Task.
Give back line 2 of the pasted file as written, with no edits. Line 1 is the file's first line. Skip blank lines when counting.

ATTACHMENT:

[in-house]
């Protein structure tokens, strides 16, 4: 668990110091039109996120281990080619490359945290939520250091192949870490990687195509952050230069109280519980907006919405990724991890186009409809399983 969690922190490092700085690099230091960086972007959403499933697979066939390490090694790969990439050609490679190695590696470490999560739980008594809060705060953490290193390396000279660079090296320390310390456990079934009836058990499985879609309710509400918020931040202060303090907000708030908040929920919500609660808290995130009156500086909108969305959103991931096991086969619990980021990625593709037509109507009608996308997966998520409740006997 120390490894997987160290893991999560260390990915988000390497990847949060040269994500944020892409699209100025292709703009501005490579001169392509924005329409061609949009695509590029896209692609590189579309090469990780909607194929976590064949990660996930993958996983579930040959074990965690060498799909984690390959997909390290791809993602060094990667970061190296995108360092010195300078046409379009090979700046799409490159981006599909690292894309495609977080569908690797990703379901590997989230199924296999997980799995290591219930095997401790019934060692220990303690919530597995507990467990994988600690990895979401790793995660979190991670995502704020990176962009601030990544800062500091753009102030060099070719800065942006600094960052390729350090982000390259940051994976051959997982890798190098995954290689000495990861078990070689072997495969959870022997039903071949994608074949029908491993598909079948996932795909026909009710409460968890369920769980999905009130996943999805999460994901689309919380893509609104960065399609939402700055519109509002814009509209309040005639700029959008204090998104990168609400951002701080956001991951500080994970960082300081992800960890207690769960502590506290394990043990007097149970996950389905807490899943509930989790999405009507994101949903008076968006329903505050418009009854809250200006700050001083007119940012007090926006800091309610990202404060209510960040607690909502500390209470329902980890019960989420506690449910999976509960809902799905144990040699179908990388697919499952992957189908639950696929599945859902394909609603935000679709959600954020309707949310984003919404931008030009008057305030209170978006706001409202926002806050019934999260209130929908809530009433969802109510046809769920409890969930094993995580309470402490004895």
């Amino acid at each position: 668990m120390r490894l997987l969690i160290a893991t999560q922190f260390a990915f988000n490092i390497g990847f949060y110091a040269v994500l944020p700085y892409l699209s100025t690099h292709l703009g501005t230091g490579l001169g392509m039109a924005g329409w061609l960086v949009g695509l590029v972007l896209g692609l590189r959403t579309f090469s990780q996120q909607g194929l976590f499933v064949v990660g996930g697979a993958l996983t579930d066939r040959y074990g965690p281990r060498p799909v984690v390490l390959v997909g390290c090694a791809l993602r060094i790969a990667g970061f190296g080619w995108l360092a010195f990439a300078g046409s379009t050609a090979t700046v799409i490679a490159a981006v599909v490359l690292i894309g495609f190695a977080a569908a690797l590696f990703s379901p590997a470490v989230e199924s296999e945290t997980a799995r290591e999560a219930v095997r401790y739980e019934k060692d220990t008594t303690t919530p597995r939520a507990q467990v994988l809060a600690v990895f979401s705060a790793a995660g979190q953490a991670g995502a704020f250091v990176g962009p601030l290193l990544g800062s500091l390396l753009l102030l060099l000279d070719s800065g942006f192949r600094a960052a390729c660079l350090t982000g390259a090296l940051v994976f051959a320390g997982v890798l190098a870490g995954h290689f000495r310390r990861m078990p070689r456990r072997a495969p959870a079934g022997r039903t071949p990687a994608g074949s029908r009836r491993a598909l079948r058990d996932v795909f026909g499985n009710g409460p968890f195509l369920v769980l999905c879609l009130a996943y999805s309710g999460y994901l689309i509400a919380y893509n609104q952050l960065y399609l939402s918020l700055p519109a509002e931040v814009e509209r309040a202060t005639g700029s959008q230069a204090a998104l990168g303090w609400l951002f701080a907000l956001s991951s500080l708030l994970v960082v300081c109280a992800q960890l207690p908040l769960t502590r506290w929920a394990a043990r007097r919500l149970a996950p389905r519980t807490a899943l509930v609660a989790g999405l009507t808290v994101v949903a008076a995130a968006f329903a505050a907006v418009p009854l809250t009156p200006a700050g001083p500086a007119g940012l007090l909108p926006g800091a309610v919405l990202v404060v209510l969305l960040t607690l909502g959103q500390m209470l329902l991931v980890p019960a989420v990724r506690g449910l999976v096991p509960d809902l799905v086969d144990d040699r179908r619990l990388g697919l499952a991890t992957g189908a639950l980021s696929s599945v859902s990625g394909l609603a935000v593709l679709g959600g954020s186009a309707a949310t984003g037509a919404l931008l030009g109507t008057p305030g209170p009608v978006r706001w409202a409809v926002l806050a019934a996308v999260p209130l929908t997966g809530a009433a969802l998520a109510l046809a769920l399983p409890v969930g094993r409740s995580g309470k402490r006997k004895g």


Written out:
């Protein structure tokens, strides 16, 4: 668990110091039109996120281990080619490359945290939520250091192949870490990687195509952050230069109280519980907006919405990724991890186009409809399983 969690922190490092700085690099230091960086972007959403499933697979066939390490090694790969990439050609490679190695590696470490999560739980008594809060705060953490290193390396000279660079090296320390310390456990079934009836058990499985879609309710509400918020931040202060303090907000708030908040929920919500609660808290995130009156500086909108969305959103991931096991086969619990980021990625593709037509109507009608996308997966998520409740006997 120390490894997987160290893991999560260390990915988000390497990847949060040269994500944020892409699209100025292709703009501005490579001169392509924005329409061609949009695509590029896209692609590189579309090469990780909607194929976590064949990660996930993958996983579930040959074990965690060498799909984690390959997909390290791809993602060094990667970061190296995108360092010195300078046409379009090979700046799409490159981006599909690292894309495609977080569908690797990703379901590997989230199924296999997980799995290591219930095997401790019934060692220990303690919530597995507990467990994988600690990895979401790793995660979190991670995502704020990176962009601030990544800062500091753009102030060099070719800065942006600094960052390729350090982000390259940051994976051959997982890798190098995954290689000495990861078990070689072997495969959870022997039903071949994608074949029908491993598909079948996932795909026909009710409460968890369920769980999905009130996943999805999460994901689309919380893509609104960065399609939402700055519109509002814009509209309040005639700029959008204090998104990168609400951002701080956001991951500080994970960082300081992800960890207690769960502590506290394990043990007097149970996950389905807490899943509930989790999405009507994101949903008076968006329903505050418009009854809250200006700050001083007119940012007090926006800091309610990202404060209510960040607690909502500390209470329902980890019960989420506690449910999976509960809902799905144990040699179908990388697919499952992957189908639950696929599945859902394909609603935000679709959600954020309707949310984003919404931008030009008057305030209170978006706001409202926002806050019934999260209130929908809530009433969802109510046809769920409890969930094993995580309470402490004895």